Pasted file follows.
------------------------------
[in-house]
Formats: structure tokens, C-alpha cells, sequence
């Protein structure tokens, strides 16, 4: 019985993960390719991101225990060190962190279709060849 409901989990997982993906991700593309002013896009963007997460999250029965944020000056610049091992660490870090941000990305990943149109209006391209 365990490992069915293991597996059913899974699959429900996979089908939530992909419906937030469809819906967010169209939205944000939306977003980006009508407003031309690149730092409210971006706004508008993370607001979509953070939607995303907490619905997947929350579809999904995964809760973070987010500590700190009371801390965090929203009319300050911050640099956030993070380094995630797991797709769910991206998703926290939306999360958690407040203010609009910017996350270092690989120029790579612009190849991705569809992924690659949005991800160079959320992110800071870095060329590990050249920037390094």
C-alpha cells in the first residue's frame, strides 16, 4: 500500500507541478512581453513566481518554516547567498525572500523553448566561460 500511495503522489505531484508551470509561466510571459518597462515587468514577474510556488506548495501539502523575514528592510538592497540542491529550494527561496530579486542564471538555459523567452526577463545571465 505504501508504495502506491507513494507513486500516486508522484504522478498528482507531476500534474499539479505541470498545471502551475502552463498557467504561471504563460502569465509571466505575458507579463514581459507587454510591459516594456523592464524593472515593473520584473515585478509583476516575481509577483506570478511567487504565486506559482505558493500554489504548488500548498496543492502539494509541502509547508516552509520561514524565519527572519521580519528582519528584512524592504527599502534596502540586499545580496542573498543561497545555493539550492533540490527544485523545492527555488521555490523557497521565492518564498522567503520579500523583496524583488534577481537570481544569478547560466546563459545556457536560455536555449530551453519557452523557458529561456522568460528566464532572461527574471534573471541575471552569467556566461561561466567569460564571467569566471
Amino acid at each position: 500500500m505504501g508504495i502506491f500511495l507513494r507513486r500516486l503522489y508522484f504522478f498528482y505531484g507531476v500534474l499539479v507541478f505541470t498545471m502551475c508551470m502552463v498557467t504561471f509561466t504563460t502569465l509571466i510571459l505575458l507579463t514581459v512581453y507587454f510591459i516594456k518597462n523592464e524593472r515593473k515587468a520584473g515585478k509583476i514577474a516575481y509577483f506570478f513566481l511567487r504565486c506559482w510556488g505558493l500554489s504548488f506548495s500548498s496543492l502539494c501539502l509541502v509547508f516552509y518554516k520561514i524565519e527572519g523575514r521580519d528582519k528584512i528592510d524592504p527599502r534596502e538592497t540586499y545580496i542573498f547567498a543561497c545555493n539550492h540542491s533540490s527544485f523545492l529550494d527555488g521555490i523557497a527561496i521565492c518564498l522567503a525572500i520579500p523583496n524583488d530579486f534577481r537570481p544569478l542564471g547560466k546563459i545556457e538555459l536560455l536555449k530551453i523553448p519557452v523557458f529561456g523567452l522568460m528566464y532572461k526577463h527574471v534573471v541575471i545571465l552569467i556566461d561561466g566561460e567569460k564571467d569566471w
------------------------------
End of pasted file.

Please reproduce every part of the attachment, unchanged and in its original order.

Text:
[in-house]
Formats: structure tokens, C-alpha cells, sequence
């Protein structure tokens, strides 16, 4: 019985993960390719991101225990060190962190279709060849 409901989990997982993906991700593309002013896009963007997460999250029965944020000056610049091992660490870090941000990305990943149109209006391209 365990490992069915293991597996059913899974699959429900996979089908939530992909419906937030469809819906967010169209939205944000939306977003980006009508407003031309690149730092409210971006706004508008993370607001979509953070939607995303907490619905997947929350579809999904995964809760973070987010500590700190009371801390965090929203009319300050911050640099956030993070380094995630797991797709769910991206998703926290939306999360958690407040203010609009910017996350270092690989120029790579612009190849991705569809992924690659949005991800160079959320992110800071870095060329590990050249920037390094």
C-alpha cells in the first residue's frame, strides 16, 4: 500500500507541478512581453513566481518554516547567498525572500523553448566561460 500511495503522489505531484508551470509561466510571459518597462515587468514577474510556488506548495501539502523575514528592510538592497540542491529550494527561496530579486542564471538555459523567452526577463545571465 505504501508504495502506491507513494507513486500516486508522484504522478498528482507531476500534474499539479505541470498545471502551475502552463498557467504561471504563460502569465509571466505575458507579463514581459507587454510591459516594456523592464524593472515593473520584473515585478509583476516575481509577483506570478511567487504565486506559482505558493500554489504548488500548498496543492502539494509541502509547508516552509520561514524565519527572519521580519528582519528584512524592504527599502534596502540586499545580496542573498543561497545555493539550492533540490527544485523545492527555488521555490523557497521565492518564498522567503520579500523583496524583488534577481537570481544569478547560466546563459545556457536560455536555449530551453519557452523557458529561456522568460528566464532572461527574471534573471541575471552569467556566461561561466567569460564571467569566471
Amino acid at each position: 500500500m505504501g508504495i502506491f500511495l507513494r507513486r500516486l503522489y508522484f504522478f498528482y505531484g507531476v500534474l499539479v507541478f505541470t498545471m502551475c508551470m502552463v498557467t504561471f509561466t504563460t502569465l509571466i510571459l505575458l507579463t514581459v512581453y507587454f510591459i516594456k518597462n523592464e524593472r515593473k515587468a520584473g515585478k509583476i514577474a516575481y509577483f506570478f513566481l511567487r504565486c506559482w510556488g505558493l500554489s504548488f506548495s500548498s496543492l502539494c501539502l509541502v509547508f516552509y518554516k520561514i524565519e527572519g523575514r521580519d528582519k528584512i528592510d524592504p527599502r534596502e538592497t540586499y545580496i542573498f547567498a543561497c545555493n539550492h540542491s533540490s527544485f523545492l529550494d527555488g521555490i523557497a527561496i521565492c518564498l522567503a525572500i520579500p523583496n524583488d530579486f534577481r537570481p544569478l542564471g547560466k546563459i545556457e538555459l536560455l536555449k530551453i523553448p519557452v523557458f529561456g523567452l522568460m528566464y532572461k526577463h527574471v534573471v541575471i545571465l552569467i556566461d561561466g566561460e567569460k564571467d569566471w